The Ultimate Colorado Road Trip    

colorado

 

Discover the ultimate adventure road trip from Durango to Denver. The itinerary includes canyoning, mountain bike parks, climbing, bagging a 14er, SUP, white water rafting, historic venues, and more. The writer shares his first-hand experience and advice from each of these adventures, offering how-to information, highlights, and the right gear for the road trip. 

 

While snow blankets the Rockies, it’s easy to be content while riding the lift at your favorite resort as it takes you to the summit in some of North America’s most epic terrain. After a full day on the slopes of Colorado, you hope the season never ends. Yet regardless of how early the ski season begins, it will ultimately come to a close and spring will return to the high country. But alas, all is not lost. The following three seasons provide an endless array of activities that will take you to new heights in the Centennial State including that timeless classic of an epic Colorado road trip.

And while we live in a world of instant gratification, there are lessons to be learned about road-tripping from the Griswold’s. While the family could have easily saved time by flying from Chicago to Wally World, Clark understood the value of hitting the open road and exploring key sites along the route. Unless you live in Colorado or one of the neighboring states, you will likely have to take that flight to reach your starting point. Though, once you arrive in Durango, load up the station wagon (or car of your choice) and prepare for a Colorado adventure of epic proportions.

And now that you have decided to take a leap of faith and book those tickets, it’s time to begin planning your list of activities on your road trip itinerary. With that in mind, you’ll want to pack thoroughly and you’ll need a large duffel.

 

The Road Trip Begins

Durango will be the launching point for your Colorado adventure and the first stop on your itinerary. While it’s the largest city in the southwestern part of the state, it’s anything but large. Located in the San Juan Mountains, the city may be best known for the historic Durango & Silverton Narrow Gauge Railroad. But there’s so much to see before embarking on that part of the journey. The history in this late 19th century town abounds. And while you could opt to stay at any of the chain hotels, it would be a missed opportunity. The historic Rochester Hotel is just the place to lay your head. For movie buffs, each room is decorated around a different Western that was filmed in the Durango area.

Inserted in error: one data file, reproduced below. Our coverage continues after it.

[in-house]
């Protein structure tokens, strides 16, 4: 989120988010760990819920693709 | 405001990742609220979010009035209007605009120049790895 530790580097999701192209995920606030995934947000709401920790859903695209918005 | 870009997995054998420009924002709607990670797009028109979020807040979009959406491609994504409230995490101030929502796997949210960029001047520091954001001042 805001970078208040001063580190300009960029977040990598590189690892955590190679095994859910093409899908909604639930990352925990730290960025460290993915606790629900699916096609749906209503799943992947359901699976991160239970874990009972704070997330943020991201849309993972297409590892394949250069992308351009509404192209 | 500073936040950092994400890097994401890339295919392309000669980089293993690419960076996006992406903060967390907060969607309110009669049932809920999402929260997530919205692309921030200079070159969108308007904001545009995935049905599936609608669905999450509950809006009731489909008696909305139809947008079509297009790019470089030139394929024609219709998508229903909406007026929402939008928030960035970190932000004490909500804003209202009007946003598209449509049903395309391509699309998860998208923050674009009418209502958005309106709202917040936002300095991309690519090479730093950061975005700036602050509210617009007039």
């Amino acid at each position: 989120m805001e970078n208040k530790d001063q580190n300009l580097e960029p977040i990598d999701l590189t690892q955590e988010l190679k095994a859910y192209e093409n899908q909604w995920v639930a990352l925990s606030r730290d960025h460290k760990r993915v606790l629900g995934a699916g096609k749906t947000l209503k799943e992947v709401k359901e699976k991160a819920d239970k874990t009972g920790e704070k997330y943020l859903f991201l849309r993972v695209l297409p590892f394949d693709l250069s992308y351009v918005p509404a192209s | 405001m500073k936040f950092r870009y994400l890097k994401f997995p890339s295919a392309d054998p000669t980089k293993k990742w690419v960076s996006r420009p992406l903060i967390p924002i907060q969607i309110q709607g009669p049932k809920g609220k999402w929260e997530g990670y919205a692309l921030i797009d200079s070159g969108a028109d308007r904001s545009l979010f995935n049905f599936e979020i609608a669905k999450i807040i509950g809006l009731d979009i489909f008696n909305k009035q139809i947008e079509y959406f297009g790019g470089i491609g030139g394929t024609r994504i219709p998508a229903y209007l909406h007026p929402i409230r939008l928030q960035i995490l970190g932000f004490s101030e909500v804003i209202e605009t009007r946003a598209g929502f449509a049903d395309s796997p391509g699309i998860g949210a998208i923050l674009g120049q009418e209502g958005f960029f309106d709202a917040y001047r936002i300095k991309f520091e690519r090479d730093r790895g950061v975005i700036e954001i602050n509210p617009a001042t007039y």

Durango & Silverton Narrow Gauge Railroad

Climb aboard for a ride back in time. The railroad line between Durango and Silverton was completed in 1882 and passengers have been riding the scenic route through the San Juan Mountains since it commenced operation. In the early days, the train carried passengers and freight between the two towns. Today, the route winds its way along the Animas River to Silverton where passengers can explore this historic mining town. If you’re super fortunate, you have friends in Durango that will shuttle your car to Silverton and meet you for an afternoon of climbing while the train begins its return trip back to Durango.

 

Bike Parks

Many of the ski resorts throughout the state change gears as the snow begins to melt and turn their attention to the bike trails that have been buried all winter. The same lifts that carry skiers during the winter are retrofitted to transport riders and their bikes to the summit. And, it’s all downhill from there. Parks like Purgatory, Telluride, Snowmass, and Winter Park are along your road trip route. So ride one, or ride them all for an epic Colorado adventure.

 

Ouray and Telluride

After departing Silverton, your road trip itinerary takes you through the mountains to the town of Ouray. This tiny hamlet is also known as the Switzerland of America. As you drive through town, you’ll get the picture. Nestled at almost 8,000 feet in the San Juan Mountains, this may be the single best location in the state to engage in a variety of activities. From canyoning to riding a UTV (or jeep) across high mountain passes to a plethora or hiking options, this town has something for everyone. Grab your waist pack and then get adventuring. And when the day’s activities have concluded, you can relax in the town’s famous hot springs.